One of the more exciting findings in the present study was a lack of evidence for AQP4-mediated water influx into astrocytes or neurons exposed to hACSF. While not necessarily surprising for neurons, which do not express AQP4 (Nielsen et al., 1997), lack of inhibition of astrocyte swelling in AQP4−/− mouse tissue was rather unexpected based on a large body of literature on the requirement of AQP4 for facilitated water movement across the astrocyte membrane. Surprisingly, not only was AQP4 not required for astrocyte swelling, but astrocyte volume in severely (40%) hypoosmolar conditions was significantly greater in AQP4−/− mice compared to wild-type animals. There are a couple of potential explanations for this finding.

First, AQP4−/− animals have been shown to have a nearly 30% larger resting brain ECS compared to wild-type animals (Binder et al., 2004; Yao et al., 2008). It is possible that the enlarged ECS in AQP4−/− mice provides more available space for astrocytes to swell into, leading to increased astrocyte swelling. This explanation, however, fails to account for the lack of increased neuronal swelling in AQP4−/− mice, since neurons would presumably also be adjacent to increased ECS. It is also unlikely that astrocyte volume changes in our 40% hACSF were limited by the ECS in wild-type animals, as tissue continues to swell in far more severe hypoosmolar conditions (Chebabo et al., 1995b).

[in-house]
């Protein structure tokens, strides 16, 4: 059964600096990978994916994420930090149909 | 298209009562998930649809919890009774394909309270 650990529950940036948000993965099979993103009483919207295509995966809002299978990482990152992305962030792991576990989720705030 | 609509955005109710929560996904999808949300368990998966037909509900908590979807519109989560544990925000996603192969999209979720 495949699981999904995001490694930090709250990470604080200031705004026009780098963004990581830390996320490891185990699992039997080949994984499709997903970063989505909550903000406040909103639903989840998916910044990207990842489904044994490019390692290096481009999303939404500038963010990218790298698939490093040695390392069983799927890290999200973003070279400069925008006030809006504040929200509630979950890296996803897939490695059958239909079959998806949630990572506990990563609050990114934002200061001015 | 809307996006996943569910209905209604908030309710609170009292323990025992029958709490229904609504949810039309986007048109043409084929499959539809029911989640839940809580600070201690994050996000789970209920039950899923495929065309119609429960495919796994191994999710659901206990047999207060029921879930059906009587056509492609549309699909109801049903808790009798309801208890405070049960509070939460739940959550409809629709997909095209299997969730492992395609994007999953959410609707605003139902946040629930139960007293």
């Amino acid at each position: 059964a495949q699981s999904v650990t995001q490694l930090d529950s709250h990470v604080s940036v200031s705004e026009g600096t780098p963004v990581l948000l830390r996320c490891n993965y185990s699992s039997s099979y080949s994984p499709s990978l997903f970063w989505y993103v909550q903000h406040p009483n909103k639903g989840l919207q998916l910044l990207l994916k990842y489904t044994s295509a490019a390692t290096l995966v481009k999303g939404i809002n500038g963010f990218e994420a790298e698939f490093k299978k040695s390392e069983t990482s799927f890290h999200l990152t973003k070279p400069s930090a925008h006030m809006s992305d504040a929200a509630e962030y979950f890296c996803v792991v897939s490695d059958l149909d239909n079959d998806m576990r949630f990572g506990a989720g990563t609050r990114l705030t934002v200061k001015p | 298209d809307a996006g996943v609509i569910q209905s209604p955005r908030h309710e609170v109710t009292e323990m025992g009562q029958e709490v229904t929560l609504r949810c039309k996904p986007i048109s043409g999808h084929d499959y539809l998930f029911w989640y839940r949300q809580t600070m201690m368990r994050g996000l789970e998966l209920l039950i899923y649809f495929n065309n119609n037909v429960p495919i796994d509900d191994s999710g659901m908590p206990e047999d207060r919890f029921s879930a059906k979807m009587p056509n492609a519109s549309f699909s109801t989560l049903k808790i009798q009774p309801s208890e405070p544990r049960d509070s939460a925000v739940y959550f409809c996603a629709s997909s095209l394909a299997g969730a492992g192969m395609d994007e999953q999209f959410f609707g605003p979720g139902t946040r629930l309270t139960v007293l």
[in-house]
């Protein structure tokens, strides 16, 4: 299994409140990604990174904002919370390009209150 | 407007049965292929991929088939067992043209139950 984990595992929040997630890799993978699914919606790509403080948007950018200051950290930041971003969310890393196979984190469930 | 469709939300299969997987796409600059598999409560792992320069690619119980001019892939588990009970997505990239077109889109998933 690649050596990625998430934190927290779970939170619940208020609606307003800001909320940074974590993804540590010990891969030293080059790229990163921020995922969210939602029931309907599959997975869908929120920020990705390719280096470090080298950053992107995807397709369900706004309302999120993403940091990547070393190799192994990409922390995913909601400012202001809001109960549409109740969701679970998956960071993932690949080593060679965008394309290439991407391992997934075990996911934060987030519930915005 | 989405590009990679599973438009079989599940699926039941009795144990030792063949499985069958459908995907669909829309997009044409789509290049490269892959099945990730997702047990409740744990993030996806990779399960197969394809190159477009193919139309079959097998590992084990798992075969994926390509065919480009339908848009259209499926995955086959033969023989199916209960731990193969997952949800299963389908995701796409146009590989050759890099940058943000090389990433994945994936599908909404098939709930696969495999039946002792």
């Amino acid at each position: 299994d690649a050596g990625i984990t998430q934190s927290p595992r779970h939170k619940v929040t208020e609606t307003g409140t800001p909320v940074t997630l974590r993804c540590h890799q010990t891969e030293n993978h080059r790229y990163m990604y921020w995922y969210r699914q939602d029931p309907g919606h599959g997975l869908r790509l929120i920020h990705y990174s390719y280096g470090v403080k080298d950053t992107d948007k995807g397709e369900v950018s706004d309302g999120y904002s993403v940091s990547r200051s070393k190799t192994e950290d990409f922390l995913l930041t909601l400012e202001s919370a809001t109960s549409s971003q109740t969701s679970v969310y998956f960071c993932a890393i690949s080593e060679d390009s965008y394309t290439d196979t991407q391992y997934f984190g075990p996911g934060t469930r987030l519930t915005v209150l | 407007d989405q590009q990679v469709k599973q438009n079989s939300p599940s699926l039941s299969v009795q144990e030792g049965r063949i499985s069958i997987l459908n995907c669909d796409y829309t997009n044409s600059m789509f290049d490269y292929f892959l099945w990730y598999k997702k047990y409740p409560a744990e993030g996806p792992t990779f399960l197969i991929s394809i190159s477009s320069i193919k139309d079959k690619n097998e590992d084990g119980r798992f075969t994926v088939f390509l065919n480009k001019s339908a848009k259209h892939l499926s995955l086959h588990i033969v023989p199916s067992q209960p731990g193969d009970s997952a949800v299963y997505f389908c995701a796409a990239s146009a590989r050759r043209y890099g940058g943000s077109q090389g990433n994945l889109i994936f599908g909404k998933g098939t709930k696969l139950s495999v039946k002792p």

A second explanation is that AQP4 can provide an efficient efflux pathway for water to leave astrocytes. AQP4 expression is polarized, with highest levels of expression in perivascular endfeet (Nielsen et al., 1997). Loss of AQP4 at endfeet has been proposed to inhibit water removal from the astrocyte, leading to increased swelling (Wetherington et al., 2008) and impairing tissue recovery from vasogenic edema (Papadopoulos et al., 2004). Recent work demonstrates AQP4-dependent water efflux may also be important physiologically. Haj-Yasein et al. (2012, 2015) observed that Schaffer collateral stimulation in AQP4−/− hippocampal slices resulted in a greater ECS reduction (indicating increased cell swelling), and higher peak [K+]o compared to slices from wild-type mice. The authors concluded that ECS shrinkage (caused by activity-dependent astrocyte water uptake) is normally offset by an osmotically-driven water efflux through perisynaptic AQP4 channels. Our findings suggest that bath application of hACSF into the slice similarly produces a rapid AQP4-independent influx of water into the astrocyte, from which it cannot efficiently escape because the AQP4 efflux pathway has been removed.